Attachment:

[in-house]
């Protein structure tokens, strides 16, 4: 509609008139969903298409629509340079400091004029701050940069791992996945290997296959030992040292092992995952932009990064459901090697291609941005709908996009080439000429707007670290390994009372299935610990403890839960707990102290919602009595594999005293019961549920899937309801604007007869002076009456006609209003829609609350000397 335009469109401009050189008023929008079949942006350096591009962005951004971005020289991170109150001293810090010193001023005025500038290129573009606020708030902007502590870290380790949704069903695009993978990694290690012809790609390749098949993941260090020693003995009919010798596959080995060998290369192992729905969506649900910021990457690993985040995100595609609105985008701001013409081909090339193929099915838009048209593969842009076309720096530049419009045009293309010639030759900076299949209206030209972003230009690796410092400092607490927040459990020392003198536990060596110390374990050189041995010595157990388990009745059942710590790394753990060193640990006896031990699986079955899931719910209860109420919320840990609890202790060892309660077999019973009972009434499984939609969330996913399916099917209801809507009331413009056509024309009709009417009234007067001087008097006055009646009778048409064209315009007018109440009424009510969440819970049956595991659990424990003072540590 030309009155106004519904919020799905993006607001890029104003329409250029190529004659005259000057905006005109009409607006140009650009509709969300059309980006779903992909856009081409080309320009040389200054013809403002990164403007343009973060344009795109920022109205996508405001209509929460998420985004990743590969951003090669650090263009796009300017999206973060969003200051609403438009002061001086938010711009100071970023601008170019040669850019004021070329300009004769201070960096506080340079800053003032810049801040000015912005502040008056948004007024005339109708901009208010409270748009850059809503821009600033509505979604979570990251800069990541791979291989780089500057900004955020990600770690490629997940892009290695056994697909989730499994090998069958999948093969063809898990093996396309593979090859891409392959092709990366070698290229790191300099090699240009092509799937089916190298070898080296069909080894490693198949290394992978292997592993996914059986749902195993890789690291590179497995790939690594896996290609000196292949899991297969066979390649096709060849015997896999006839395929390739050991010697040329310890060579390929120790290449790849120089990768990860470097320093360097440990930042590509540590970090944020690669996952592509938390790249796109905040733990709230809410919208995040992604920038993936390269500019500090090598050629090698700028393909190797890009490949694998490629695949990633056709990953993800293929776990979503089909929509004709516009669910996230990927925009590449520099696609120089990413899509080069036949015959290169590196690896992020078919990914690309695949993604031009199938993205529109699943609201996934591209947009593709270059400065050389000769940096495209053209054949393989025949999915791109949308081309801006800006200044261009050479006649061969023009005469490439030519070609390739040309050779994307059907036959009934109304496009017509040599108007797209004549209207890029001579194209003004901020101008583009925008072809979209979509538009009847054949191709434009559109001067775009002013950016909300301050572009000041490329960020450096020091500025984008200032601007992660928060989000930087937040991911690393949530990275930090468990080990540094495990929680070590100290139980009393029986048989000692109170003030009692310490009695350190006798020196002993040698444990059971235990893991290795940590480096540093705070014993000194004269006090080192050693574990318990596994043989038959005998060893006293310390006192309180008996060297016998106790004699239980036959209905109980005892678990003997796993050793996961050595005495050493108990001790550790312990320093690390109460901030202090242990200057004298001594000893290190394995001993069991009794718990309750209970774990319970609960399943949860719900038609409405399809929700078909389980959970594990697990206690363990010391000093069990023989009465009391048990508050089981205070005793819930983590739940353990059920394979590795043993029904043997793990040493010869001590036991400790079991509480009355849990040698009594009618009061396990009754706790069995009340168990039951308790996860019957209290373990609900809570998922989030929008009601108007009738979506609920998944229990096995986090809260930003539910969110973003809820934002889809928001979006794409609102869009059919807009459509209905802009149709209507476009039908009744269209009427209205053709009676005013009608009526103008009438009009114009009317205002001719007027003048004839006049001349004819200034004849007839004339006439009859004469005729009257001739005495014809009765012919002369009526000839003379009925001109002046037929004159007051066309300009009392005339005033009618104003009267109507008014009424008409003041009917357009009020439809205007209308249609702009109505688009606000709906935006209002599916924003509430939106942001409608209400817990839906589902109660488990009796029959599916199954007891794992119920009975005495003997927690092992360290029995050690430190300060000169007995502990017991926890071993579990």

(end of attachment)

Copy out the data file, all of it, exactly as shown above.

[in-house]
């Protein structure tokens, strides 16, 4: 509609008139969903298409629509340079400091004029701050940069791992996945290997296959030992040292092992995952932009990064459901090697291609941005709908996009080439000429707007670290390994009372299935610990403890839960707990102290919602009595594999005293019961549920899937309801604007007869002076009456006609209003829609609350000397 335009469109401009050189008023929008079949942006350096591009962005951004971005020289991170109150001293810090010193001023005025500038290129573009606020708030902007502590870290380790949704069903695009993978990694290690012809790609390749098949993941260090020693003995009919010798596959080995060998290369192992729905969506649900910021990457690993985040995100595609609105985008701001013409081909090339193929099915838009048209593969842009076309720096530049419009045009293309010639030759900076299949209206030209972003230009690796410092400092607490927040459990020392003198536990060596110390374990050189041995010595157990388990009745059942710590790394753990060193640990006896031990699986079955899931719910209860109420919320840990609890202790060892309660077999019973009972009434499984939609969330996913399916099917209801809507009331413009056509024309009709009417009234007067001087008097006055009646009778048409064209315009007018109440009424009510969440819970049956595991659990424990003072540590 030309009155106004519904919020799905993006607001890029104003329409250029190529004659005259000057905006005109009409607006140009650009509709969300059309980006779903992909856009081409080309320009040389200054013809403002990164403007343009973060344009795109920022109205996508405001209509929460998420985004990743590969951003090669650090263009796009300017999206973060969003200051609403438009002061001086938010711009100071970023601008170019040669850019004021070329300009004769201070960096506080340079800053003032810049801040000015912005502040008056948004007024005339109708901009208010409270748009850059809503821009600033509505979604979570990251800069990541791979291989780089500057900004955020990600770690490629997940892009290695056994697909989730499994090998069958999948093969063809898990093996396309593979090859891409392959092709990366070698290229790191300099090699240009092509799937089916190298070898080296069909080894490693198949290394992978292997592993996914059986749902195993890789690291590179497995790939690594896996290609000196292949899991297969066979390649096709060849015997896999006839395929390739050991010697040329310890060579390929120790290449790849120089990768990860470097320093360097440990930042590509540590970090944020690669996952592509938390790249796109905040733990709230809410919208995040992604920038993936390269500019500090090598050629090698700028393909190797890009490949694998490629695949990633056709990953993800293929776990979503089909929509004709516009669910996230990927925009590449520099696609120089990413899509080069036949015959290169590196690896992020078919990914690309695949993604031009199938993205529109699943609201996934591209947009593709270059400065050389000769940096495209053209054949393989025949999915791109949308081309801006800006200044261009050479006649061969023009005469490439030519070609390739040309050779994307059907036959009934109304496009017509040599108007797209004549209207890029001579194209003004901020101008583009925008072809979209979509538009009847054949191709434009559109001067775009002013950016909300301050572009000041490329960020450096020091500025984008200032601007992660928060989000930087937040991911690393949530990275930090468990080990540094495990929680070590100290139980009393029986048989000692109170003030009692310490009695350190006798020196002993040698444990059971235990893991290795940590480096540093705070014993000194004269006090080192050693574990318990596994043989038959005998060893006293310390006192309180008996060297016998106790004699239980036959209905109980005892678990003997796993050793996961050595005495050493108990001790550790312990320093690390109460901030202090242990200057004298001594000893290190394995001993069991009794718990309750209970774990319970609960399943949860719900038609409405399809929700078909389980959970594990697990206690363990010391000093069990023989009465009391048990508050089981205070005793819930983590739940353990059920394979590795043993029904043997793990040493010869001590036991400790079991509480009355849990040698009594009618009061396990009754706790069995009340168990039951308790996860019957209290373990609900809570998922989030929008009601108007009738979506609920998944229990096995986090809260930003539910969110973003809820934002889809928001979006794409609102869009059919807009459509209905802009149709209507476009039908009744269209009427209205053709009676005013009608009526103008009438009009114009009317205002001719007027003048004839006049001349004819200034004849007839004339006439009859004469005729009257001739005495014809009765012919002369009526000839003379009925001109002046037929004159007051066309300009009392005339005033009618104003009267109507008014009424008409003041009917357009009020439809205007209308249609702009109505688009606000709906935006209002599916924003509430939106942001409608209400817990839906589902109660488990009796029959599916199954007891794992119920009975005495003997927690092992360290029995050690430190300060000169007995502990017991926890071993579990």